No. 61–Under the Radar Marsh Life, Part II

Continuing the discussion of rarely seen and seldom thought of estuarine creatures, I give you the Atlantic salt marsh mink (Mustela vsion lutensis). That’s right, mink – as in Mink Point on the shores of Battery Creek in Beaufort. Mink are ubiquitous throughout US wetlands to include our coastal marshes.

These solitary creatures, except during the late winter to spring breeding season, are upper echelon predators important in maintaining a balanced bio-system. Unfortunately their high metabolism leaves them quite vulnerable to man-made toxins. This had become quite evident by the early 60’s with the loss of coastal populations inhabiting marshes fed by river systems draining the Piedmont. The fresh water entering the marshes carried DDT residue and other chemical farm runoff pollutants.

Fortunately that watershed has since been cleaned up which has allowed for the reintroduction of mink to those previous habitats. In a SCDNR sponsored project, mink from our own Daufuskie and Hilton Head Island marshes were collected for the now completed and successful repopulation effort.

It should be noted that the reason our local populations of mink remained healthy while the others disappeared is because we lack the pollutant carrying fresh water rivers systems. This happy quirk of hydro topography is also partially responsible for, as stated many times in the past, our unique high salinity estuarine system.

I don’t know their sponsor affiliation but there’s a group calling themselves the River Rats that participates annually in the Water Festival raft race. They might be surprised to learn that the name they chose for the competition can be linked to the river they paddle.

I’ve yet to see one myself but the marsh rice rat (Orzyomys palustris) is widely distributed throughout the southeastern states ranging from fresh to brackish to salt water habitats on the Atlantic and Gulf Coasts.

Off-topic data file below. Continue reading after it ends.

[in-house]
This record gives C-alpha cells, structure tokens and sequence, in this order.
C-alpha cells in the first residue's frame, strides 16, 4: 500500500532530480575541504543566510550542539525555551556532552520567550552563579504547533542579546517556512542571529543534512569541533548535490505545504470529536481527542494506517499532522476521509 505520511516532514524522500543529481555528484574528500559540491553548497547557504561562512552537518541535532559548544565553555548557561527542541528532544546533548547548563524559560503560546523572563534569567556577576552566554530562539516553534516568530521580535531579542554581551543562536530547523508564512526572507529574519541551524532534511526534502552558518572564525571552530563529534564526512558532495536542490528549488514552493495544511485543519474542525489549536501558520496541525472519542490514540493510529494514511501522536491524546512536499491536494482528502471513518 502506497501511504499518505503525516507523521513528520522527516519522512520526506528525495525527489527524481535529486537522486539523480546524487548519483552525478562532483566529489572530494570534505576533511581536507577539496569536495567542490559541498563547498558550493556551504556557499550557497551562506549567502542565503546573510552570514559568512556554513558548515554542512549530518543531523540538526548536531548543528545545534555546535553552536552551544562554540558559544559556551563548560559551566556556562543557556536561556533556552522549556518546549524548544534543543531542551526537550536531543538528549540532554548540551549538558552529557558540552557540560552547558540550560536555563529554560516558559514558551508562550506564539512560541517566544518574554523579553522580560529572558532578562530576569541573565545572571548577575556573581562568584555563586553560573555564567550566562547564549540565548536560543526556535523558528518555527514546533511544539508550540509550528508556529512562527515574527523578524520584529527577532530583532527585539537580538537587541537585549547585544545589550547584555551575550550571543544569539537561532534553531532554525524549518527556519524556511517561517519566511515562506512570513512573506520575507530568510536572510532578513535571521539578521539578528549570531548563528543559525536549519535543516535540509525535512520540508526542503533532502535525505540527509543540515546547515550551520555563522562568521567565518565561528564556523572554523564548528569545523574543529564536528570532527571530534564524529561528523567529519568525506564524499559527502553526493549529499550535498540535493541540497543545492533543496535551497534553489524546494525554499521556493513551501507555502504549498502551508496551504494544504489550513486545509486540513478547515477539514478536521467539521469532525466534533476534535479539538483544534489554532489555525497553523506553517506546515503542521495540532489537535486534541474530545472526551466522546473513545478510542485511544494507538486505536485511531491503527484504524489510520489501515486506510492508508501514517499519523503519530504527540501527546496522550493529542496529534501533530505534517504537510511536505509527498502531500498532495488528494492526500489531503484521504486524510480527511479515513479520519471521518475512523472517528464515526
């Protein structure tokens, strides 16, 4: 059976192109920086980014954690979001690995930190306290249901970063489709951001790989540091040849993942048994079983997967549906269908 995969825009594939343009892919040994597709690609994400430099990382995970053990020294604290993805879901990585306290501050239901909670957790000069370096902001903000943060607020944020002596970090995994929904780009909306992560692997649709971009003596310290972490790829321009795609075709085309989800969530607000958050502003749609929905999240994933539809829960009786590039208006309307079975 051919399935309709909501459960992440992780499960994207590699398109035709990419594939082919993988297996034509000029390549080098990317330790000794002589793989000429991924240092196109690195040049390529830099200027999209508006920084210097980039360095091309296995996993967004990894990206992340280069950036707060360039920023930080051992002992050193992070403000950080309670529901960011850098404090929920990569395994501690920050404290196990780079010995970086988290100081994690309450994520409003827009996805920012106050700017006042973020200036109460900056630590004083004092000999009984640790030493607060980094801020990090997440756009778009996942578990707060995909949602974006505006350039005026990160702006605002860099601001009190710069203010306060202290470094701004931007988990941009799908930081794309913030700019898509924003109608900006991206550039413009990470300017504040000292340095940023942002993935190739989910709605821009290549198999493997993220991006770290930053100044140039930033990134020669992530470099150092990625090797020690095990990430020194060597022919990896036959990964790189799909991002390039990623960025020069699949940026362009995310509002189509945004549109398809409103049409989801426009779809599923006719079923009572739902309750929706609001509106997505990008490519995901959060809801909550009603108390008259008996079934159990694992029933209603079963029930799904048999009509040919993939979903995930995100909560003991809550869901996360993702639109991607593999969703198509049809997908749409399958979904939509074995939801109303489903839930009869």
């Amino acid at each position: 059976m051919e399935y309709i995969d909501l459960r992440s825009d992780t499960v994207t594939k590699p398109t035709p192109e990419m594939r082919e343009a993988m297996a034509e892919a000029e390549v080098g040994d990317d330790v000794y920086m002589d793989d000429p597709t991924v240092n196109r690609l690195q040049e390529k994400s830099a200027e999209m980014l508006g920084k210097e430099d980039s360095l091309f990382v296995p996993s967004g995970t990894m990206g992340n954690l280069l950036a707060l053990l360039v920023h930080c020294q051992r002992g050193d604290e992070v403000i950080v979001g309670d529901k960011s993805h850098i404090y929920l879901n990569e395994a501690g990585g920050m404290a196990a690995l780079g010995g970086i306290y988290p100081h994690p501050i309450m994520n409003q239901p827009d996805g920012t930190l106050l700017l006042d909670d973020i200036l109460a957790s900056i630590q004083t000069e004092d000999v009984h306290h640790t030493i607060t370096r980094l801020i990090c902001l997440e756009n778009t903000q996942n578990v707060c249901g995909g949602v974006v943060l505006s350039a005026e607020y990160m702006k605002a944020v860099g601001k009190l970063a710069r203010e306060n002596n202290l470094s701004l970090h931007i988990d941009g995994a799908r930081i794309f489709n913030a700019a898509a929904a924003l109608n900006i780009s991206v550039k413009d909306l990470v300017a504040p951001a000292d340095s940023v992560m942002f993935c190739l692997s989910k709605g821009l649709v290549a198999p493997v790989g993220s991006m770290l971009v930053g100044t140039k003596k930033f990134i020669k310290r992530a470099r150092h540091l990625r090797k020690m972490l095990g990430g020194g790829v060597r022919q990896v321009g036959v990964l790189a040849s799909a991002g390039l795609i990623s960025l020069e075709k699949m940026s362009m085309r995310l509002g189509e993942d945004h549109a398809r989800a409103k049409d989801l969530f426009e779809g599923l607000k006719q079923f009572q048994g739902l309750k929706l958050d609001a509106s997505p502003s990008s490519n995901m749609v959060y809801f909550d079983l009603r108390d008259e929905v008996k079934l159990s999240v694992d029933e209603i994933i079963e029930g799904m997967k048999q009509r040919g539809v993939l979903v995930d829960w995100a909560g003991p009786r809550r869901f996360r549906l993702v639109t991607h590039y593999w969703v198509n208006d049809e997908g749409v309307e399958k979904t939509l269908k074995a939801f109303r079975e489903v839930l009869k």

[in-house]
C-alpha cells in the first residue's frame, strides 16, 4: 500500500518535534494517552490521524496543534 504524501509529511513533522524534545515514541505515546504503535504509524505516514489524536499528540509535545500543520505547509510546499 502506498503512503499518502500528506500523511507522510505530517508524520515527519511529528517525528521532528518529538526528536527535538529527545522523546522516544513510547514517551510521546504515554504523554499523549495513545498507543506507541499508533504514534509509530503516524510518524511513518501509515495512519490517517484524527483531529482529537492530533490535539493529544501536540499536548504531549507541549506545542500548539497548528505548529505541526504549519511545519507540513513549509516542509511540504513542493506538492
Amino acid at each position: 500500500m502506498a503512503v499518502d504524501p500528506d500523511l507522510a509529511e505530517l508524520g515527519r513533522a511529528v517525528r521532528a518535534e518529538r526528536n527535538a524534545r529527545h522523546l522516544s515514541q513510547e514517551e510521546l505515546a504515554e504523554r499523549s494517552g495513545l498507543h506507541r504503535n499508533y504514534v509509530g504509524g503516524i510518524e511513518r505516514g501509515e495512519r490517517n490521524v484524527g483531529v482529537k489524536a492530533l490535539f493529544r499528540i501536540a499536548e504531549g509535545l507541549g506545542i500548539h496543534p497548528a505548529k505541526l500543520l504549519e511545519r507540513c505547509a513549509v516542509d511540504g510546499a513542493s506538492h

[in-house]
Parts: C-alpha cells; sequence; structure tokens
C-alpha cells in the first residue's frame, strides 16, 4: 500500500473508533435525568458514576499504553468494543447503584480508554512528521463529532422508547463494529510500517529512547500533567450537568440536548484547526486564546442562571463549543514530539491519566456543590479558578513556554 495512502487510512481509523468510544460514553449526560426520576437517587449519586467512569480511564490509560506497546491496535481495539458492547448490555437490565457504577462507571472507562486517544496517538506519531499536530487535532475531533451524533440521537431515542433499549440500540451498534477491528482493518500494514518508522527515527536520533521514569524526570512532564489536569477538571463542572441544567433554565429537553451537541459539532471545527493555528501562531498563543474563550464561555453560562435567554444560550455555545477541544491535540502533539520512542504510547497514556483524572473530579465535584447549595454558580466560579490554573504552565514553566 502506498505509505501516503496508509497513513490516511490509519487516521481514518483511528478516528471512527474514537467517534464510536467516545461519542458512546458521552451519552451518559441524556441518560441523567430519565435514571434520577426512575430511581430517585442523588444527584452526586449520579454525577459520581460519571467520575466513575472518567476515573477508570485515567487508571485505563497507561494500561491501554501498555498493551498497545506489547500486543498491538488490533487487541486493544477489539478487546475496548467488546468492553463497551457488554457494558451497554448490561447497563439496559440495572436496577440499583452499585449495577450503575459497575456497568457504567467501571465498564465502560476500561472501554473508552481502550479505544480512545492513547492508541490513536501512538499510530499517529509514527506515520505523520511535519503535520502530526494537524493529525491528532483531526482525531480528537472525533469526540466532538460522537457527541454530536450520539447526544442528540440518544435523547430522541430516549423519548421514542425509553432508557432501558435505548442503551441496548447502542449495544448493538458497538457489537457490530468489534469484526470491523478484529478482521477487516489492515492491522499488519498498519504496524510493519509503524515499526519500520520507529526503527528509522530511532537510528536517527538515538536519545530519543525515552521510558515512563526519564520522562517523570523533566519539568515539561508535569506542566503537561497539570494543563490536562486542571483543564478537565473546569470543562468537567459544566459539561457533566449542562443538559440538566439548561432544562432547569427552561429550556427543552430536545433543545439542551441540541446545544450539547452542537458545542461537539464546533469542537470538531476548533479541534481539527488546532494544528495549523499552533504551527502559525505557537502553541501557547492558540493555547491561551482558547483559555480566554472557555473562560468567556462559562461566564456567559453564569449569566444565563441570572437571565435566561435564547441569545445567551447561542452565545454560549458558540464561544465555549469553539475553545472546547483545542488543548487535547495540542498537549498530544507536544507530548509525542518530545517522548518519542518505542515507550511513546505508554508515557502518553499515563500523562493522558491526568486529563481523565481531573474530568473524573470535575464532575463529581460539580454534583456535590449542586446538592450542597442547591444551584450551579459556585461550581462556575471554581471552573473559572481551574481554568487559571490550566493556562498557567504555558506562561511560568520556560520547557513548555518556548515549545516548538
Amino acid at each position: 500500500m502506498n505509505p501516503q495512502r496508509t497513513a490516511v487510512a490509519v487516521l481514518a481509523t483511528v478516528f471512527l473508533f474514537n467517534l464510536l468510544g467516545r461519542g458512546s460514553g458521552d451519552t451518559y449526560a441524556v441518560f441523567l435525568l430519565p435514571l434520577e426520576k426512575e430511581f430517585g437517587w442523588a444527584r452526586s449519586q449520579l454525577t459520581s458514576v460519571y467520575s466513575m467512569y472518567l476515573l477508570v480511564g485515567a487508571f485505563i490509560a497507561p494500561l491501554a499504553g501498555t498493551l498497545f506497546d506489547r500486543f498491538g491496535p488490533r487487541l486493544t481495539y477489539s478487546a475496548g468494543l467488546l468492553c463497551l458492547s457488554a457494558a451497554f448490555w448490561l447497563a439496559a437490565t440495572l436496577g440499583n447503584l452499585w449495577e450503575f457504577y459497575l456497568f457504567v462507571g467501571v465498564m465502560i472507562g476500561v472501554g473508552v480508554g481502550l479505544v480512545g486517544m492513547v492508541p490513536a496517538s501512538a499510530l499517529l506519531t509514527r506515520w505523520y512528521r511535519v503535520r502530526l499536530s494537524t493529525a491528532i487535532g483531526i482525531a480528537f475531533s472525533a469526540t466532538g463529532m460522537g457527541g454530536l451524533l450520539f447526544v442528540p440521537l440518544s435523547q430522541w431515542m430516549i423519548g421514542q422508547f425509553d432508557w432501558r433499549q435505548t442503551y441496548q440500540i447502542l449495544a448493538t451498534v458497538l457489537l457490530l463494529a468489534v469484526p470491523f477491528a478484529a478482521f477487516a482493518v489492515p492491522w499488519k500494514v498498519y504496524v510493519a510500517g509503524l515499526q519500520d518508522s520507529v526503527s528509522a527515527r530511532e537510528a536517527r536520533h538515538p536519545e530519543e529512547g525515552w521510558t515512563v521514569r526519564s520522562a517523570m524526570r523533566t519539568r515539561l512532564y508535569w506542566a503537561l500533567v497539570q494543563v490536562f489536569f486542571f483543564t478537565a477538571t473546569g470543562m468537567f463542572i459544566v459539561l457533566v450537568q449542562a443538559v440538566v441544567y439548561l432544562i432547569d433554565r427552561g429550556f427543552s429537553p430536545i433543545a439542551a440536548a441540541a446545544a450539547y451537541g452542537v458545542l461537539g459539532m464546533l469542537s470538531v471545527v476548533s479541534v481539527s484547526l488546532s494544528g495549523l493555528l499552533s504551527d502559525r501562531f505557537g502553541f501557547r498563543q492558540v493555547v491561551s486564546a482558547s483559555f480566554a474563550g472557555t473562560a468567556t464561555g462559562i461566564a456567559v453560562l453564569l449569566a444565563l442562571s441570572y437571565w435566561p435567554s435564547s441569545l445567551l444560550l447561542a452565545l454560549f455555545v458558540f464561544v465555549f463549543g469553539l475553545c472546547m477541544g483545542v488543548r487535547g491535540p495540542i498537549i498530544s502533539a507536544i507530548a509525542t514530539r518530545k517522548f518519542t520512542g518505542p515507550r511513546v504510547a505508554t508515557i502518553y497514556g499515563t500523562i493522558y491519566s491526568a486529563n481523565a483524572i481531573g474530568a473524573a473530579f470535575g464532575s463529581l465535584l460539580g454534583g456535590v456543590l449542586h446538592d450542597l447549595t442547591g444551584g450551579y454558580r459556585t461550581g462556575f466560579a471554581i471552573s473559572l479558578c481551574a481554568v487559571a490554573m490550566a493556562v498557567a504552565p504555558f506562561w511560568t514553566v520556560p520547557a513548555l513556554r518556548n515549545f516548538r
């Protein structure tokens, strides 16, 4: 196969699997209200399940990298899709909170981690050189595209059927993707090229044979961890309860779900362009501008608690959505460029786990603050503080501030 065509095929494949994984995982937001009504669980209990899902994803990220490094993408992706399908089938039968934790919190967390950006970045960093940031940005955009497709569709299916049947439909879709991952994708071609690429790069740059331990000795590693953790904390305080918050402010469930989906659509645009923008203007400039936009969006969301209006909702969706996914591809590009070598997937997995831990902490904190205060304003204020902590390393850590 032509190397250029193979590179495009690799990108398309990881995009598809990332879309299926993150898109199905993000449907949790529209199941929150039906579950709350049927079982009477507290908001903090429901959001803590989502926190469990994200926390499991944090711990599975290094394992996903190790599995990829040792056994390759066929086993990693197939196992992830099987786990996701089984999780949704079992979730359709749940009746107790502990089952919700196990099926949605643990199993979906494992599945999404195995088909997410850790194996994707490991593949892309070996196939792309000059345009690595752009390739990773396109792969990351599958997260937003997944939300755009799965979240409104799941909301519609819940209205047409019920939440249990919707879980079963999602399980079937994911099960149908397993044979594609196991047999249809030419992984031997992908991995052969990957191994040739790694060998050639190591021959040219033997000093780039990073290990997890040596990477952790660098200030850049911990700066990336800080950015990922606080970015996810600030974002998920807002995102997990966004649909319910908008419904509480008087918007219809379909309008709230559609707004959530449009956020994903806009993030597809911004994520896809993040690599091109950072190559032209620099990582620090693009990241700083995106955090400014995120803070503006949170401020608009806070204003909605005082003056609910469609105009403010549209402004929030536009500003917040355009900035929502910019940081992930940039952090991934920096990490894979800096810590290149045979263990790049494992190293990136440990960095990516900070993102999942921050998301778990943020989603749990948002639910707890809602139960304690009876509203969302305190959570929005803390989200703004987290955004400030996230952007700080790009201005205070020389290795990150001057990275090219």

In our marshes these nocturnal predators, I guess they like rice as a side dish, feed on crabs, snails, fish, insects, baby terrapins and birds and their eggs. At 9 inches to a foot in length, including tail, these secretive creatures are reputed by one source to be able to dive to 30 feet and cross open water up to 1,000 yards. Now that’s a river rat.

Note of interest: When marsh mink disappeared from afore mentioned habitats, rice rat populations exploded with the loss of one of their major predators. This led to increased pressure on clapper rail and marsh wren populations.

The following falls under the “Boy, was I wrong” category in the never ending training of a self teaching amateur naturalist. From the days of the North Street Aquarium individuals have occasionally stood at the door and asked with some trepidation, “any snakes in there?” Through the years, because my focus has been from the high marsh down, my standard answer had always assured the skittish that there were no snakes on display because snakes didn’t live in estuaries.

Imagine my surprise at stumbling across a web page listing entitled “Marsh snakes” while researching marsh habitat zones. It turns out there are three primary subspecies of the genus Nerodia found in estuarine environments in Florida and on the gulf coast. There are two populations of a related subspecies, the Florida green water snake (Nerodia floridana), known to South Carolina. It is not clear, however, as to whether they may be found in a salt marsh environment.

N. floridana is known to inhabit Savannah River Site wetlands and another population has been reported in the Cooper River basin of Charleston and Berkeley Counties. Except for a few sightings from old rice fields in Georgetown County, the Florida green water snake has not been seen elsewhere on our coast.

So I guess in a way I was half right in that snakes apparently don’t live in our estuary. But that doesn’t excuse my ignorance of salt marsh snakes found elsewhere. Perhaps it’s time to review the archives to see if accumulated knowledge warrants corrections to any of the columns of the last five years.